All remains quiet in Newark, New Jersey, one long week following the rejection of Ilya Kovalchuk’s contract. Not a peep from the Devils or the Kovalchuk camp.
The only rumblings that have been heard have been coming from various teams on one side of the hockey pond to the other. Who would have thought that the arbitrator’s ruling would affect anyone else besides the Devils and Kovalchuk?
All it took was one footnote in the ruling to send red flags flying in the air across North America. In that footnote, Richard Bloch, the arbitrator in the Kovalchuk case, said that the contracts of Roberto Luongo, Marc Savard, Marian Hossa and Chris Pronger were all under investigation and at the least would be withdrawn from registration.
While at first glance, it would appear that the arbitrator was giving the NHL the okay to go retroactive on these other four contracts it had already approved, it was obviously not the case. The NHL had already begun their plan to reverse these contracts prior to Kovalchuk’s hearing.
Boston Bruins GM Peter Chiarelli said of the investigation into Savard’s contract:
“We are cooperating fully with the League in its investigation of the Marc Savard contract extension. The League informed us upon their registration of the contract on December 1, 2009 that they would be investigating the circumstances surrounding this contract. From that point on, they commenced their investigation and it has been ongoing since then. On August 4th, I met with two League appointed lawyers as part of the investigation. We will continue to cooperate with the League in any future investigative proceedings if necessary and we will have no further comment on the matter at this time.”
August 4th was the day before the Kovalchuk hearing. How did Bloch know about the NHL investigation into those other contracts? Shouldn’t he have known only the details surrounding Kovalchuk’s case? How did he know that there would be a withdrawal of registration of those other contracts?
While he cited that the deal worked out between the Devils and Kovalchuk were within the rules of the collective-bargaining agreement (“CBA”), it was rejected because their ‘intent’ was to circumvent the CBA. Facts sound fishy to you, yet? Well, it should.
The contract was a perfectly legal contract according to what is within the limitations of the CBA, but the arbitrator decided to back away from precedence and rule in favor of the NHL, citing things that he should not have known about.
The conspiracy theories are all starting to emerge. Not all of the facts have been presented yet, but the story is unraveling piece by piece. The NHL has struck out at the NHLPA when they are at its weakest. With no clearly defined leader to lead them, or any one true candidate in the running, the union is getting hit hard by the NHL.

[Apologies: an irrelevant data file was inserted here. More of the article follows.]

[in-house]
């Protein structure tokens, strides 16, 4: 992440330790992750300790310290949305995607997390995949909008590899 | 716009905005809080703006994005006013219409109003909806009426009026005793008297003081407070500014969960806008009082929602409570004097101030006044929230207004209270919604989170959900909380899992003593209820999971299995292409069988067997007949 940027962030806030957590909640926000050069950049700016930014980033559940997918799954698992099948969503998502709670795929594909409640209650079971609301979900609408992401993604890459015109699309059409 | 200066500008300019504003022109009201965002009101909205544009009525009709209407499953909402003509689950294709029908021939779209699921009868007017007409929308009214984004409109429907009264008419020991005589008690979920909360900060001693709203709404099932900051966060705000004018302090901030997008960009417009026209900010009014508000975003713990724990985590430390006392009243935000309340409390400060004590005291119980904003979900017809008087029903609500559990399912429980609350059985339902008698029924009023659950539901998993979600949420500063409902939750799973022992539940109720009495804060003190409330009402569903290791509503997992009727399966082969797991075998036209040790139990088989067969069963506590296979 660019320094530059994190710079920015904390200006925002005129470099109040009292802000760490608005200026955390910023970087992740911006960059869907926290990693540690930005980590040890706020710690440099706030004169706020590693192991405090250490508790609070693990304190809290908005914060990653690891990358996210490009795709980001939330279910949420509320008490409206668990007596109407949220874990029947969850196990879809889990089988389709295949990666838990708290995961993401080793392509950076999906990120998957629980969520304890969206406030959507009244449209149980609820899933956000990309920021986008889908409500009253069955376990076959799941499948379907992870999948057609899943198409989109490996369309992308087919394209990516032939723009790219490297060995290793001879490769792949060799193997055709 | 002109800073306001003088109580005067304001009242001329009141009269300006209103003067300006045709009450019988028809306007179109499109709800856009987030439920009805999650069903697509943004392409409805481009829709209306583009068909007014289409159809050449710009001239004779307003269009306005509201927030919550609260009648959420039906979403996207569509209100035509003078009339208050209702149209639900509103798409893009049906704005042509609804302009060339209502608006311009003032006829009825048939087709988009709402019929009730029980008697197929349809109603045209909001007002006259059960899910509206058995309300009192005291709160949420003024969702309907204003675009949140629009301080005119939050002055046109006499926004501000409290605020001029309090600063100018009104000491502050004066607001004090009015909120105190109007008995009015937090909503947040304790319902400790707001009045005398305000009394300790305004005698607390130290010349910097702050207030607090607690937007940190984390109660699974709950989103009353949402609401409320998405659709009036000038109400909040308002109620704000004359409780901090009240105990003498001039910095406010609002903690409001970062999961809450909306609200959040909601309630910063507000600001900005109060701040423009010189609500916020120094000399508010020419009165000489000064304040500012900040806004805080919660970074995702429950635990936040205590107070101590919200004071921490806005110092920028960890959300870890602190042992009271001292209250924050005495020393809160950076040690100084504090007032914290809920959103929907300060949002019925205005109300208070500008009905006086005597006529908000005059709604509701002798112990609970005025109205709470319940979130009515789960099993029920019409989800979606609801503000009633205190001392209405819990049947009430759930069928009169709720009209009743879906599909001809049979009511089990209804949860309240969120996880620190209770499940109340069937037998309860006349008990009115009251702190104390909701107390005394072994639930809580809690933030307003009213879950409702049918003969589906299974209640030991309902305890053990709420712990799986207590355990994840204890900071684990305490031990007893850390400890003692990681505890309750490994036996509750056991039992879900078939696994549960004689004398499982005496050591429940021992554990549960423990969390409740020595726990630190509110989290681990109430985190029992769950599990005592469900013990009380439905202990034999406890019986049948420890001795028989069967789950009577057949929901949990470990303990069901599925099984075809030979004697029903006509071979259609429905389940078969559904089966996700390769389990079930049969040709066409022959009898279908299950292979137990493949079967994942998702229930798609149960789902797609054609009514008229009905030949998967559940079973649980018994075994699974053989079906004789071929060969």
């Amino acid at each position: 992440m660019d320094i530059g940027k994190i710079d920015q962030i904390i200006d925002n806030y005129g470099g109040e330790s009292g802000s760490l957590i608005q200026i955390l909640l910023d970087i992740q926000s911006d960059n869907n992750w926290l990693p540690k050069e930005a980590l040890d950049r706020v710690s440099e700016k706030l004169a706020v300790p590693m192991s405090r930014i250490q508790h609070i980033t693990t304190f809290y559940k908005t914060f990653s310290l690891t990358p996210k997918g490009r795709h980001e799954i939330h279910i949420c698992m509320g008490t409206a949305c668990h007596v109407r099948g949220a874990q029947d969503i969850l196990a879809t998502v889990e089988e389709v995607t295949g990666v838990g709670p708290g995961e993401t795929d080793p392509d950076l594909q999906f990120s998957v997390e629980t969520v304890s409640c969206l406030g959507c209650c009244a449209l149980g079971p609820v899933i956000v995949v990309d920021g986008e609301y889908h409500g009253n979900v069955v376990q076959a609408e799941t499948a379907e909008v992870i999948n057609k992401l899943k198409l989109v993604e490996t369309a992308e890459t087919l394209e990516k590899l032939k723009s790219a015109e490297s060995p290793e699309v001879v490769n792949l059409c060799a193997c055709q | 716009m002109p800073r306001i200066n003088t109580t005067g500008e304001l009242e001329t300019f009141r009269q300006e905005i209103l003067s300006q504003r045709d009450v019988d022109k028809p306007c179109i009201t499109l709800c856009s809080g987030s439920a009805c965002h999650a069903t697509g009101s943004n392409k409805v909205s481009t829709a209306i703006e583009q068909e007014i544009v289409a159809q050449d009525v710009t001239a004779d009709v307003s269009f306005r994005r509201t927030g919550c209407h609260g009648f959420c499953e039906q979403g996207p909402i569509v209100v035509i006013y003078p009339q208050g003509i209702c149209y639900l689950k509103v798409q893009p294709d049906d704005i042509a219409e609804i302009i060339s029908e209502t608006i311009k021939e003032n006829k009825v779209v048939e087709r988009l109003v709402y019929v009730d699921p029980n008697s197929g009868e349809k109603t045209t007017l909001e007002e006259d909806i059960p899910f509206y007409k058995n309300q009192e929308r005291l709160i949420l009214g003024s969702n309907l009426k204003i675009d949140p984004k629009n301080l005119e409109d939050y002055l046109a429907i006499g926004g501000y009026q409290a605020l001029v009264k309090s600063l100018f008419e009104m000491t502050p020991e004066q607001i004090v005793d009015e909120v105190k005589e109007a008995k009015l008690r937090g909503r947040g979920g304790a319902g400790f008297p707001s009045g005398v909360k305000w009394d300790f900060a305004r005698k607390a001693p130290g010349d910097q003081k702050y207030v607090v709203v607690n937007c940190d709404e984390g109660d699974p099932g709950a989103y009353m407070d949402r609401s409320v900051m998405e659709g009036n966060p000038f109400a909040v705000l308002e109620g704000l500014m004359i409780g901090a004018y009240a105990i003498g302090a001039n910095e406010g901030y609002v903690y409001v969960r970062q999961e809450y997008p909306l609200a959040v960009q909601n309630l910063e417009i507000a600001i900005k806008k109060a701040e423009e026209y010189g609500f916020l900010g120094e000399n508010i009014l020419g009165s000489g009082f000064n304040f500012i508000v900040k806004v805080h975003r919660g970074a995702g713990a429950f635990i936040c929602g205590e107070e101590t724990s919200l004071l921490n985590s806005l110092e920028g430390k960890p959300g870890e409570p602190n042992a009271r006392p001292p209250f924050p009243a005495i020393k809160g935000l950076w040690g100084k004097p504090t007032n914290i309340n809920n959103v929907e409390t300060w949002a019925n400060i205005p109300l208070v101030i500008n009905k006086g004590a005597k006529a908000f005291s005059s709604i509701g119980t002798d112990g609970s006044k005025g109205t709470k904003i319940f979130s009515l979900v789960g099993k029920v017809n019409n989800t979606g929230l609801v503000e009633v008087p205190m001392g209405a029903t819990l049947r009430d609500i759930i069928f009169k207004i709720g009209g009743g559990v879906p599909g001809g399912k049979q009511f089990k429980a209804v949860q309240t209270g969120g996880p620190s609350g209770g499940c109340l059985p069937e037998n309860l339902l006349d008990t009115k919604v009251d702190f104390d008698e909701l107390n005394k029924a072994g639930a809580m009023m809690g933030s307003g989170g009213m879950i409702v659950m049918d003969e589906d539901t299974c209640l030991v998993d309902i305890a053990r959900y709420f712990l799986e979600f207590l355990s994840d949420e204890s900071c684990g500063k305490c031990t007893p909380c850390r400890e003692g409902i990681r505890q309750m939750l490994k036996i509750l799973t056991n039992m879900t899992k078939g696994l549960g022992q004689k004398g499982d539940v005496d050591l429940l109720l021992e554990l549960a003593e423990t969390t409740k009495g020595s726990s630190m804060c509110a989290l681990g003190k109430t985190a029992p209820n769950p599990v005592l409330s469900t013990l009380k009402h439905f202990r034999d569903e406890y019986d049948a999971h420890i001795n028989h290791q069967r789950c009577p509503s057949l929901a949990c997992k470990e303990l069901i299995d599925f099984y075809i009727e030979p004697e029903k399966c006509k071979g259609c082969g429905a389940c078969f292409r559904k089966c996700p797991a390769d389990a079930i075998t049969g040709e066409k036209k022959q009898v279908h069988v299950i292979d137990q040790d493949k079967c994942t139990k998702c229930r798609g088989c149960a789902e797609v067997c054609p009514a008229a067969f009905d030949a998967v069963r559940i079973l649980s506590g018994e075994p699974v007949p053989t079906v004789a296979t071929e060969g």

While there are some players in the league that were in favor of the rejection of Kovalchuk’s contract, agents and many other players are screaming ‘foul.’ The stage is being set for the 2012 re-negotiation of the CBA, and so far, it doesn’t look pretty.
How can the NHL nullify contracts it has already approved? According to the CBA, as long as the NHL says it is ‘investigating’ the contract, the NHL commissioner can nullify any contract at any time. In the case of all of the contracts, the NHL never said it had closed their investigations.
There are many questions left to be asked if all of these contracts are nullified. If Hossa’s contract with the Chicago Blackhawks is voided, does that mean the Blackhawks never won the Stanley Cup? Or do they take his name off of the Cup, since he was officially ineligible to play?
You can’t hand the Cup over to the Philadelphia Flyers if the Blackhawks were deemed as disqualified for having an illegal player on the team (as most sporting rules would apply in this scenario). The Flyers had their own illegal player on the team, as well.
Pronger’s contract with the Flyers is very similar to Kovalchuk’s latter portion of his controversial 17 years, $102 million contract. Based on Bloch’s ruling and his mathematical law of averages, Pronger’s contract, as well as the others, should all be voided because they are front-loaded contracts with the players earning 20% or less than the earlier years in their contract.
This is a slippery slope that the NHL has stumbled upon, and it would best be served by backing away from voiding the contracts. Not only would players and agents be outraged, but this ultimately affects the fans.
Instead of waiting two years to address the issues of what the NHL did not like about the CBA, they lashed out and started attacking while the NHLPA was at its weakest. This does not bode well for 2012.
A lockout likely cannot be avoided. The NHLPA still has not picked a new leader, and the NHL is proving that they are the ones with all of the power.
The only thing heard loud and clear all came from that little footnote with the clear announcement to all that “at the least” these four contracts will be withdrawn from registration. “At the least” was Bloch’s wording. If the nullification of all of these contracts were to happen, plan on it getting very, very ugly after that.
All in all, this is one huge mess. Kovalchuk’s contract is not what started it all, it was just used as an excuse to go after the other contracts. If Chiarelli had never noted in his press release that they had started investigating Savard’s contract prior to Kovalchuk’s hearing, a lot of people would be pointing the finger at Kovalchuk and the Devils for what is happening now.
It is obvious now that the arbitrator walked in knowing how he planned on ruling. That is unfortunate for the Devils and Kovalchuk. They never had a fair chance.
Now, we sit and wait as the silence continues in New Jersey. No one’s talking. We’re just waiting for the next pawn to be moved in this game of chess.